Advanced Oil Spill Modeling and Simulation Techniques

Konstantinos Kotzakoulakisa'b and Simon C. Georgec

“CICESE Physical Oceanography,

Ensenada, Baja California, Mexico

bSINTEF Ocean AS, Brattprkaia 17c, 7010 Trondheim, Norway (current position)

cDepartment of Earth and Environmental Sciences and Macquarie University Marine Research Centre


Oil spill modeling is an essential tool in the effort to minimize the environmental and financial impacts of accidental oil releases. It has multiple applications, spanning from oil spill preparation and response to forensic investigation and scientific research. In more detail, oil spill modeling is used in:

  • • Statistical studies in order to identify the likelihood of an area to be hit by an oil spill, the potential risk, and the corresponding impact that an oil spill will have on local species, ecosystems, and financial activities. This information is used by the relevant authorities to plan and prepare for potential oil spill events.
  • • Oil spill forecasting during an accident, in order to guide the responding authorities to decide the most effective counter measures for mitigating the effects of the oil spill.
  • • Forensic investigation for the identification of the origin of an unknown oil spill, by running reversed time simulations to determine the past trajectory of the oil spill.
  • • Scientific studies that investigate the combined effects of different environmental processes and conditions on the circulation and fate of the oil spill, especially when actual field measurements are scarce for the condition under investigation.

During the past decade, there has been intense research activity in the field of oil spill modeling. Most of the environmental processes that affect the fate of oil spills have been revisited, and new processes have been investigated. Research activity was intensified after the 2010 Deepwater Horizon disaster in order to address the lack of knowledge on the fate of deep-water oil releases and the effectiveness of response measures such as subsea dispersant injection. The Deepwater Horizon oil spill was the largest and best-documented oil spill event to date (e.g. Camilli et al., 2010; Hazen et al., 2010), and provided a large amount of valuable field data for modelers to use in the development of the next-generation oil spill models.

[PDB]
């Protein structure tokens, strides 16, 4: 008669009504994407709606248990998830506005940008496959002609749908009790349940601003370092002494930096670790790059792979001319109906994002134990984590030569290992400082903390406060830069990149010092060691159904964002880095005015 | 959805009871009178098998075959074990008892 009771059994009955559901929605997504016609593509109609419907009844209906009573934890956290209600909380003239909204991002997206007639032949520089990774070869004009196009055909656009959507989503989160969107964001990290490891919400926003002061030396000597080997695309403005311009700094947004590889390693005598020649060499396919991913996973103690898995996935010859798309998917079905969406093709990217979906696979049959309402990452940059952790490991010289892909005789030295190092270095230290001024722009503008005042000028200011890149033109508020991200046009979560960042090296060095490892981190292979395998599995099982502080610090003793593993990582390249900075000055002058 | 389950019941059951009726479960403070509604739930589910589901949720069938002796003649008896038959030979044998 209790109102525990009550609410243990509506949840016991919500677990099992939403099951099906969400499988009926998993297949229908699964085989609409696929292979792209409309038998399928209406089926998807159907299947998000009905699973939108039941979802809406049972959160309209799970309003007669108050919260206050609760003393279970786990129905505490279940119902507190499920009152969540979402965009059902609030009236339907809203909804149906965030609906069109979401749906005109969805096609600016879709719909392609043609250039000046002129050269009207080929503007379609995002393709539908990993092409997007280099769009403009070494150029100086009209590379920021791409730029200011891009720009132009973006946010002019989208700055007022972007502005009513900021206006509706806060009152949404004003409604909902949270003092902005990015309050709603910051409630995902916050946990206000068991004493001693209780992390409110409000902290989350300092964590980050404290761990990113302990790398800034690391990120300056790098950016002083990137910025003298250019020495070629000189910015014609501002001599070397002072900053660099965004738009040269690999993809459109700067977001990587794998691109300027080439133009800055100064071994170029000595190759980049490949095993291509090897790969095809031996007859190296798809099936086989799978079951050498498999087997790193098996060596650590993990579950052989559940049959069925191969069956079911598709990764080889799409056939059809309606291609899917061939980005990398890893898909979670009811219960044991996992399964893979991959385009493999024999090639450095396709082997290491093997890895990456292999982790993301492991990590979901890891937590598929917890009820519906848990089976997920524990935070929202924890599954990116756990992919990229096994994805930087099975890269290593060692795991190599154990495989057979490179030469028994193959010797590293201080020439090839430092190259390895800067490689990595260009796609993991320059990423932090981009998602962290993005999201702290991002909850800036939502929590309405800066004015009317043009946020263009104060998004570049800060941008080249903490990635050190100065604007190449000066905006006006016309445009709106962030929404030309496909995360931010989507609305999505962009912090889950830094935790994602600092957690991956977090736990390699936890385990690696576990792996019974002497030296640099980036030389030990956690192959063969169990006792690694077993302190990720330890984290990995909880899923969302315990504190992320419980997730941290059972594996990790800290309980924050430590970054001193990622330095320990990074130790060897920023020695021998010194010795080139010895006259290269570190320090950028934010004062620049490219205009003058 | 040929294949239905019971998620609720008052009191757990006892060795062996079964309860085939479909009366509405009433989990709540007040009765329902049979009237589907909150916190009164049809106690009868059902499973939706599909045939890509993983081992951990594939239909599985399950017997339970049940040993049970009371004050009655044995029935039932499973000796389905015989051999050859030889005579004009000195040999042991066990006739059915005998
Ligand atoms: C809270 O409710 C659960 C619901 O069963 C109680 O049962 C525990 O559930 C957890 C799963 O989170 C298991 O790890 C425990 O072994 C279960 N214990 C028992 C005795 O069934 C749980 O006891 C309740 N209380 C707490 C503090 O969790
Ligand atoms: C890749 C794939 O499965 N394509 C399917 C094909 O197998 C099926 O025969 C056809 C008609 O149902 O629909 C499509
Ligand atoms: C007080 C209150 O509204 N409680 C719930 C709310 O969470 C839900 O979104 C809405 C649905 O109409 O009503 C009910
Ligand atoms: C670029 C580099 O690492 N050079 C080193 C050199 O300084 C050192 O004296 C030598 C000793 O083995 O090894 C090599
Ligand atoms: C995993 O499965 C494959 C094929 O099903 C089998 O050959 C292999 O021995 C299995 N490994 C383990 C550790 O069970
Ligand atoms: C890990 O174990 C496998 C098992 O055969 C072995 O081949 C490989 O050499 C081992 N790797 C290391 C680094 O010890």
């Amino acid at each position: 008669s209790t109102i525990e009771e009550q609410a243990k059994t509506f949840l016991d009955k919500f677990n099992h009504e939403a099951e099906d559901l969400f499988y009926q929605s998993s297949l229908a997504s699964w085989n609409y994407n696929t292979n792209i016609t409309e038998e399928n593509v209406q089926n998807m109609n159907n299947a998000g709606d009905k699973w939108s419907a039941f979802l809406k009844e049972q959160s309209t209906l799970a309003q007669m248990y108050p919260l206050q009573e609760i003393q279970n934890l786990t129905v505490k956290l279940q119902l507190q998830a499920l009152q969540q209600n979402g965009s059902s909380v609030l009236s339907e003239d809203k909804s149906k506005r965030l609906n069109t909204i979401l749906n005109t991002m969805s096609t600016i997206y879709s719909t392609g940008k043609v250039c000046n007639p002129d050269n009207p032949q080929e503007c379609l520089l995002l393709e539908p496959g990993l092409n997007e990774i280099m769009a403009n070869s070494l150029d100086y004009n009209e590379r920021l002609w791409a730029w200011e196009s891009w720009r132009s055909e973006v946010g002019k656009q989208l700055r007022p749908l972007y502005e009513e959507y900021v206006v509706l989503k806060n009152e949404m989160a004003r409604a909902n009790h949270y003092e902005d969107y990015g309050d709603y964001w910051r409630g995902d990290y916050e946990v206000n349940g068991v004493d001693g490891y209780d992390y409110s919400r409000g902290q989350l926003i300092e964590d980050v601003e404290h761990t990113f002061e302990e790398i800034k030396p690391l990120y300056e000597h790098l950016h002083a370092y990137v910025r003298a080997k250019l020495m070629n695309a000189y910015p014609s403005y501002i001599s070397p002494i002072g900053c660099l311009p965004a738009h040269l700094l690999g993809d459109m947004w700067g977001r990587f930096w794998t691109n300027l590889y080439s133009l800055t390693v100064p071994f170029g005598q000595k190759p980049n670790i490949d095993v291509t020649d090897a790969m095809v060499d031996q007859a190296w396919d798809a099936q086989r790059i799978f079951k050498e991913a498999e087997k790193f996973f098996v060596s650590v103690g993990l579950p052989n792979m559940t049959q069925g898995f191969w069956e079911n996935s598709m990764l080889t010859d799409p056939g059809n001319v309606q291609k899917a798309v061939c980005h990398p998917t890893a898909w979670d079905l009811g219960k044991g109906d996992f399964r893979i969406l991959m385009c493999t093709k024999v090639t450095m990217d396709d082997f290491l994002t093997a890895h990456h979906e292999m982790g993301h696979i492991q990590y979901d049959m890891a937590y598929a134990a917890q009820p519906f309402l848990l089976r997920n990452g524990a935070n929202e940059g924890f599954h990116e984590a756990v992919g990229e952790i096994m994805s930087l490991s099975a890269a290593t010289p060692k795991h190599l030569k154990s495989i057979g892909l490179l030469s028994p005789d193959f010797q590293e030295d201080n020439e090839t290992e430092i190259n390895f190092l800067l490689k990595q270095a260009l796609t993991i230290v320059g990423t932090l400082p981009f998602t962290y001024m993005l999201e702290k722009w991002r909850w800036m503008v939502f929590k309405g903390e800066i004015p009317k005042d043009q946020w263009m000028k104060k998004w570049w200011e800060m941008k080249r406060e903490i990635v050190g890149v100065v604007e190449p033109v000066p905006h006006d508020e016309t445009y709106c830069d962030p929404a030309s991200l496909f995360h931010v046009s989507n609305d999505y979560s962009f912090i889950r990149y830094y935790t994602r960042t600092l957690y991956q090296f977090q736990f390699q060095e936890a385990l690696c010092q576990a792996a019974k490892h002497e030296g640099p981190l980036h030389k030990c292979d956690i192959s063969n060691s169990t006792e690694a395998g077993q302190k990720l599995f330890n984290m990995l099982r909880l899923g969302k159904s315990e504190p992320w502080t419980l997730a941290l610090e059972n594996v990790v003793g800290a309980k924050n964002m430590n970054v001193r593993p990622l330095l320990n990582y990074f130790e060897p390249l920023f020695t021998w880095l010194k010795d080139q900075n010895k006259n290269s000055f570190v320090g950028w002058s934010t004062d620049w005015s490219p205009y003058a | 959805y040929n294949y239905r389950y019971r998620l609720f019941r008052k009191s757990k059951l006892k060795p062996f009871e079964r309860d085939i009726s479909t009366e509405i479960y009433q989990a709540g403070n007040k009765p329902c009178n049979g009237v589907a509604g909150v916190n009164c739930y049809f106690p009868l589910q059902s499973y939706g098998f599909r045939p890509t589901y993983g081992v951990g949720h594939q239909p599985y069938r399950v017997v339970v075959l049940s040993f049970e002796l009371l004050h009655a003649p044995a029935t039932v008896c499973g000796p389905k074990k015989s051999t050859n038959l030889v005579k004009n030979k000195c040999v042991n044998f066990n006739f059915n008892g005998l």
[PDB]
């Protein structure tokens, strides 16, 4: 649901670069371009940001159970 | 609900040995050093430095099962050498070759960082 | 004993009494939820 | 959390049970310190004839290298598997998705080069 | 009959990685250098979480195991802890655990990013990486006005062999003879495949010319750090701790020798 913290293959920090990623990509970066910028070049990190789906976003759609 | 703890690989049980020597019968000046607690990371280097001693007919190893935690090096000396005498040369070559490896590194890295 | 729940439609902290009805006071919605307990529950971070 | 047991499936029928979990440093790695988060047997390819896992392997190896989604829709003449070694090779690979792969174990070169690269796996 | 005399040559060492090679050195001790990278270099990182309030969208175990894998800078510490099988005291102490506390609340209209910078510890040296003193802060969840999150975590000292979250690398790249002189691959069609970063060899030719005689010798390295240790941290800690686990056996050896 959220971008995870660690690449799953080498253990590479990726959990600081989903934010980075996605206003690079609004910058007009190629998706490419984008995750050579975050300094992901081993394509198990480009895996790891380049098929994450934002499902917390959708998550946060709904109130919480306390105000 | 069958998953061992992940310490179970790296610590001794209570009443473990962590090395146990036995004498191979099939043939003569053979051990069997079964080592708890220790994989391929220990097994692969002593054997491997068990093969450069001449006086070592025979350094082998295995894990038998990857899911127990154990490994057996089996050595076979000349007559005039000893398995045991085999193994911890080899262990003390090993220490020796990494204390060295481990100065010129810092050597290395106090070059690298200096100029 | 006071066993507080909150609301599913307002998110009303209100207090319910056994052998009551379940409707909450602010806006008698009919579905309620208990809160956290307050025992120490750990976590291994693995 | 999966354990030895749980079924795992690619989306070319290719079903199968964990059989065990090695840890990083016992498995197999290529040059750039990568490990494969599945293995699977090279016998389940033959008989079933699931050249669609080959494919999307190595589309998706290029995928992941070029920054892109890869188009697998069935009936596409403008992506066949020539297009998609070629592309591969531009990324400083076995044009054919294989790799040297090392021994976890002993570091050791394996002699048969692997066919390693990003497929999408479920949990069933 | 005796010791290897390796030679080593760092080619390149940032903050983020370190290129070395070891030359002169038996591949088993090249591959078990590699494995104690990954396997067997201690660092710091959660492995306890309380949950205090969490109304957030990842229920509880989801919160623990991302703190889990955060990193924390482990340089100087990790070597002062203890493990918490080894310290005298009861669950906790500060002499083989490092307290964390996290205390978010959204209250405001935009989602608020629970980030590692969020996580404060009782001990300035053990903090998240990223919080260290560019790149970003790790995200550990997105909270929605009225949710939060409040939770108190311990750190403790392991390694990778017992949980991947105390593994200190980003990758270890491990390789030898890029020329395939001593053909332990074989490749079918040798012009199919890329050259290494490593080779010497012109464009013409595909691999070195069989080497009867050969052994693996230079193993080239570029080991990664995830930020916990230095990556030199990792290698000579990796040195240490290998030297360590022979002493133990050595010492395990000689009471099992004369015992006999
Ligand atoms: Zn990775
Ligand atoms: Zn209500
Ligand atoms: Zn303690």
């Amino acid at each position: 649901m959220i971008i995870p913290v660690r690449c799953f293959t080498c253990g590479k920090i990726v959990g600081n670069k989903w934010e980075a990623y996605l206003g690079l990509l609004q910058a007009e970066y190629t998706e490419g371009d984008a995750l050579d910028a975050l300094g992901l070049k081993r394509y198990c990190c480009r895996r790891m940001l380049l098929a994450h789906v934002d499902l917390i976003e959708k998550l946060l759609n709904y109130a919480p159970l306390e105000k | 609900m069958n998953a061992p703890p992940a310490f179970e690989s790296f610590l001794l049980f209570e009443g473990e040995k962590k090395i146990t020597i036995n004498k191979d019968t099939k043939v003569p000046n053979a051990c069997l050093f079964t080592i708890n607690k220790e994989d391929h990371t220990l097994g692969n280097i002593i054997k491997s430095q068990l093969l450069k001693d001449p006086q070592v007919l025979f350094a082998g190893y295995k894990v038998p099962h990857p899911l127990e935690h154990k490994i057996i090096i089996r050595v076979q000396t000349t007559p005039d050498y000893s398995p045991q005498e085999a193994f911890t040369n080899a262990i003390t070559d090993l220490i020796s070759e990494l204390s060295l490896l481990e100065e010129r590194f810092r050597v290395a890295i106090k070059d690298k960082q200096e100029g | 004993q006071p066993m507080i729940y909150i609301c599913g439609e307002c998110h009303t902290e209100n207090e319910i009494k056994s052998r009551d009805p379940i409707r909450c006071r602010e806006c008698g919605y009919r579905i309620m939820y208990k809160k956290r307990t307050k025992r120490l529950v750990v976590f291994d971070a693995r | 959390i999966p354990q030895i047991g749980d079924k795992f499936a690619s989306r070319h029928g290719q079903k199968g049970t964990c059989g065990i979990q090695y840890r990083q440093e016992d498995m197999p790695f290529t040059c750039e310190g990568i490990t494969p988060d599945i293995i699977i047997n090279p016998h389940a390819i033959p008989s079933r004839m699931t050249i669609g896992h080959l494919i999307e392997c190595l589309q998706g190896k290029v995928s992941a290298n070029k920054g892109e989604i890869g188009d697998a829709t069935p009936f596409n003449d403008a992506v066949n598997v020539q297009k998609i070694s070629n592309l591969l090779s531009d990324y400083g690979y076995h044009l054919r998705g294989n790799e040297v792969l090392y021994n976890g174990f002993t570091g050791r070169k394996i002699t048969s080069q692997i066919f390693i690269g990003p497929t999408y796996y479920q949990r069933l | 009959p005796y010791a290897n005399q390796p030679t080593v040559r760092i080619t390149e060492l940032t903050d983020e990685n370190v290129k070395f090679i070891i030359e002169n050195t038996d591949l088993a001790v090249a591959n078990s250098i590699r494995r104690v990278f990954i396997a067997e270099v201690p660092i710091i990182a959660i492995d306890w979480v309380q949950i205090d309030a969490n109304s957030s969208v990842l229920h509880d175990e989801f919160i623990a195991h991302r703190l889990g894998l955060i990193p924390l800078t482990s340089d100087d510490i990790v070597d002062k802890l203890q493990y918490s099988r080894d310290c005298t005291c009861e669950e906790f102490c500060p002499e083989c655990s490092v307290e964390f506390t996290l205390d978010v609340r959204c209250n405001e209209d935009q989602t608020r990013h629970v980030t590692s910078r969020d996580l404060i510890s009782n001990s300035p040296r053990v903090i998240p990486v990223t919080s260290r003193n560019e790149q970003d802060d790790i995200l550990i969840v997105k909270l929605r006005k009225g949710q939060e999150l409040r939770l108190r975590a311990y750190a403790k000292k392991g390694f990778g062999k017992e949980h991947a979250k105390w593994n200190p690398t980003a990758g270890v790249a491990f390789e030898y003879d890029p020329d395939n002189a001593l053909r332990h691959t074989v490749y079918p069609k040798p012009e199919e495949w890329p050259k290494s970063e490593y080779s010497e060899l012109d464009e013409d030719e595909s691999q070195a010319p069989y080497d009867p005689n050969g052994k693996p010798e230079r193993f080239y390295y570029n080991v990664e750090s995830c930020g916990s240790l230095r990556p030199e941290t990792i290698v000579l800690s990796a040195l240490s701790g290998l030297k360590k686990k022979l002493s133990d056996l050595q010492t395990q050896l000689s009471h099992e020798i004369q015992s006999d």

Although historically most oil spills happened at the sea surface, and previous generations of oil spill models treated them as two-dimensional sea-surface-only simulations, there are strong reasons that support the importance of subsurface oil releases and the need for 3D oil spill modeling in general. Subsea oil spills usually happen on the seafloor when the well head isolation mechanism (the blowout preventer) fails to stop a sudden high-pressure gas-induced surge into the wellbore. The source of the oil in these leaks is the underground oil reservoir, and the amount of oil that can potentially leak is much greater in comparison to a typical surface oil spill from an oil tanker. Additionally, the technical challenges that must be overcome to successfully stop the oil leak are greater, and usually these leaks last longer. The importance of this type of simulation is becoming even greater due to the current trend in the oil industry to explore further offshore in deeper waters, because the swallower discoveries are gradually getting depleted and deeper unexplored regions can reveal large petroleum reservoirs.

Finally, better understandings of certain environmental processes, such as the wave-induced entrainment of oil in the water column, indicate the need for 3D oil spill modeling even for the cases of sea-surface oil spills. Consequently, the contemporary modeling approach is the use of 3D modeling for both surface and subsurface oil spills.

In the following sections, modern techniques to simulate different types of oil leaks will be presented as well as some of the applications of oil spill modeling mentioned earlier.

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